Col. Raymond C. Vietzen (1907-1995) was a prominent archaeological scientist and anthropologist who was born and raised in Elyria, Ohio. He operated the Indian Ridge Museum on a portion of his family’s property located at the corner of West Ridge and Fowl Roads for bout sixty-five years (1930-1995). Between 1997 and 1999, the contents of Col. Vietzen’s Indian Ridge Museum were sold at the Old Barn Auction House in Findlay, Ohio.
It is important to become enlightened on Col. Vietzen. He was not only an archaeological scientist, but also an artist and an author, writing seventeen books. He was the last living individual who was associated with the founding of the Archaeological Society of Ohio (at the time of its founding, it was the Ohio Indian Relic Collector’s Society). Today, it is the largest archaeological society in the United States. The last living founder of the Archaeological Society of Ohio, he was a charter member, served as president, secretary, treasurer, and editor of the society’s bulletin in the first years of infancy of the society. He worked alongside the founders and was good friends with many of them. He gave his all to the society over the years. For many years, he and his wife Ruth hosted the Archaeological Society of Ohio’s picnic on Father’s Day at his Indian Ridge Museum. He kept the society together during hard times and published a fine bulletin throughout his tenure. Ruth Bliss Vietzen, his wife, served as the first female officer of the society.
Col. Vietzen later decided to put all of his efforts on the Indian Ridge Museum and Lorain County Historical Society (of which he also served an office). To build his Indian Ridge Museum collection, Col. Vietzen worked on numerous local, prehistoric, archaeological sites. At one time, he estimated that his museum preserved over one million artifacts. This estimation was later affirmed. This publication will highlight and review a few of the important, local, prehistoric archaeological sites, located in primarily the Huron, Erie, and Lorain County areas. Disputed information will be brought forward for the reader to consider. All information brought to light has been reviewed and backed by either the late archaeological scientist, Col. Raymond C. Vietzen and or your author, Col. Matthew W. Nahorn.
Chronology in Ohio
Chronology in Ohio is basically straight forward. The chart below has been generally accepted by archaeologists in the Ohio area. The first people to come to this area are known as the Paleo people. Next, in order are, Archaic, Woodland (including the highly advanced Hopewell), Erie (in northern Ohio; Fort Ancient in southern Ohio), then the historic Native Americans (at the time of the contact period between the prehistoric Native Americans and the European settlers). Of course these early people are “prehistoric” and thus did not not have contact with white man or Europeans. Thus, we do not know what they called themselves. Therefore, the names you see here are simply group names that we, as archaeologists and anthropologists, have assigned to these native peoples. They of course left not written records, &c. The only evidence they left behind are their village or camp sites and the tools they used.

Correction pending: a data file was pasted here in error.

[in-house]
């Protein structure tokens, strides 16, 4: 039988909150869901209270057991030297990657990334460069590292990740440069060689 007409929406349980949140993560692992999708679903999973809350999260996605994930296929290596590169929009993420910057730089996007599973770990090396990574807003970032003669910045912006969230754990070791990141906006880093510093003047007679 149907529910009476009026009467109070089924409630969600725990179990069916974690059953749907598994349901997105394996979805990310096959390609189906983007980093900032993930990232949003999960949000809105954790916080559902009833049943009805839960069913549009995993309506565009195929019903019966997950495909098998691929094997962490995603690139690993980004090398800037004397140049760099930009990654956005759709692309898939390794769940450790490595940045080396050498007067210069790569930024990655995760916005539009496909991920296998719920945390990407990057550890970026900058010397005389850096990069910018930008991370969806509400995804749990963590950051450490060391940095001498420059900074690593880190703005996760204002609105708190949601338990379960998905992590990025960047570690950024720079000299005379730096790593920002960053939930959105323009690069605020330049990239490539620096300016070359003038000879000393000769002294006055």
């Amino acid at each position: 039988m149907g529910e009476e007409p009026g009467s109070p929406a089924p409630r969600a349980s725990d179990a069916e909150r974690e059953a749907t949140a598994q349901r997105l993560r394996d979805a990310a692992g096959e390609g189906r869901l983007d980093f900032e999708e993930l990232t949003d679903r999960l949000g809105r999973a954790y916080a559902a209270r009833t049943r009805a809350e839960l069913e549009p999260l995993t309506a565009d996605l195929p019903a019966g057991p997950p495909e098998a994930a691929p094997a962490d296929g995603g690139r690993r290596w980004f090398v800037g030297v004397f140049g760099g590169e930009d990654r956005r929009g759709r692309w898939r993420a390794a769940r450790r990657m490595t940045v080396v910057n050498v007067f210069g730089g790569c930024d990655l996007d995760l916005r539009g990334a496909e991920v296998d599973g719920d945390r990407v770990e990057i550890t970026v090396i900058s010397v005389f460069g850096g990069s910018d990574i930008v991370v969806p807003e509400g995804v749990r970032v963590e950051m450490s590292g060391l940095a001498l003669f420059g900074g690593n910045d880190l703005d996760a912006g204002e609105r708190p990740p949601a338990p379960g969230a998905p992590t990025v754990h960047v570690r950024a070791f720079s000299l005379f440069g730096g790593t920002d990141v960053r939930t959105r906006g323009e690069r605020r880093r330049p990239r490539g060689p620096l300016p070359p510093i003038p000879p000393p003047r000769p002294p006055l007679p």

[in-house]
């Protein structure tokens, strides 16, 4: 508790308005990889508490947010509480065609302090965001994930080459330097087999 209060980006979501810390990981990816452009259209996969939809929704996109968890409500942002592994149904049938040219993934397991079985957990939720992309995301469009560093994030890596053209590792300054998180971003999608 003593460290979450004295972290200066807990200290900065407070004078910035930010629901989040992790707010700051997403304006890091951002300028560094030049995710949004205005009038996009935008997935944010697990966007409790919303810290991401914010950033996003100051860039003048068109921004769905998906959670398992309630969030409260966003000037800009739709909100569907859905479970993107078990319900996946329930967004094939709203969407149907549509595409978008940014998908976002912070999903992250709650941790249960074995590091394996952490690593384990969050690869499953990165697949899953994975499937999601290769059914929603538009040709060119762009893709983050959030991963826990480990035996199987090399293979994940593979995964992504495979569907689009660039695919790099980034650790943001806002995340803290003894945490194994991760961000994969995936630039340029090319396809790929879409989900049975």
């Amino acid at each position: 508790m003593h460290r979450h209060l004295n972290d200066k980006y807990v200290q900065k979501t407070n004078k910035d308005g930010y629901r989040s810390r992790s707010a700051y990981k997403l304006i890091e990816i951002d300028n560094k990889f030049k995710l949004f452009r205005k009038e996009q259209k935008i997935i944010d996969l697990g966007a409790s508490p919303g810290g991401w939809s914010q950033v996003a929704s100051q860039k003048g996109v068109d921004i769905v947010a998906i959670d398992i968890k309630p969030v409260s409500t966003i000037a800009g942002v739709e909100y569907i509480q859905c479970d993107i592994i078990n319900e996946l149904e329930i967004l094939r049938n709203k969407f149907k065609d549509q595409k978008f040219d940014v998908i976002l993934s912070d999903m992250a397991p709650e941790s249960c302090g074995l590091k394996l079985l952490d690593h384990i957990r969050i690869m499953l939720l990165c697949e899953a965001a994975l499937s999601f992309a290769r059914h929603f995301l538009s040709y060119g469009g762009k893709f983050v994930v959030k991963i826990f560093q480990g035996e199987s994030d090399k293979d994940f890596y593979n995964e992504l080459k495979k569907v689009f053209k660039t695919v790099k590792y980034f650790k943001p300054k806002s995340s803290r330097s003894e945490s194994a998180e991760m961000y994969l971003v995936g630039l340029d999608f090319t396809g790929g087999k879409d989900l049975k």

|Years Ago: circa||Name of Prehistoric Peoples:|
|12,000 B. C. to 10,000 B.C.||Paleo|
|7,500 B. C. to 2,500 B. C.||Archaic|
|1,000 B. C. to A. D. 600||Woodland (including Hopewell)|
|A. D. 1,000 to A. D. 1,600||Eries (Fort Ancient in southern Ohio)|
|A. D. 1,600 to A. D. 1,700||Historic Period (Contact Period)Prehistoric peoples had disappeared in Ohio. At circa A. D. 1700, several Native American Indian groups moved into Ohio. There were very few Native Americans around when the first European settlers came to the Lorain County area.|
How did these people get here, one many ask. This is an interesting question, and has recently been the center of much debate. This question and others will be attempted to be answered here.
The Paleo people were nomadic, ice-age hunters, who followed the herds of “food” – the mammoth and mastodon. They did not live in permanent village sites like the later culture of the Eries did. The climate in the Bering Strait area was turning quite cold. So, as the mammoths and mastodons decided to follow the sun, to the warmer weather in search of more food for themselves, they wandered northeast, ever getting closer to what we now know as Alaska. As a result of this freezing weather, much of the water in the area had become locked up in ice. This aided in the formation of the “land bridge” that formed with ice and land to connect the Old World and the New World. As the mammoths and mastodons wandered this way (into the Americas), so did the Paleo people. These animals were the people’s main source of food but were not native to the Americas. So, there they came, the prehistoric Paleo people entering the New World, about 12,000 years ago. There has been mounting evidence that these people were in the Americans about 20,000 years ago. Anyone can pull these dates out of their hats, but we are certain it was at least 12,000 years ago. More sound evidence is needed to secure the 20,000 date or any others for that.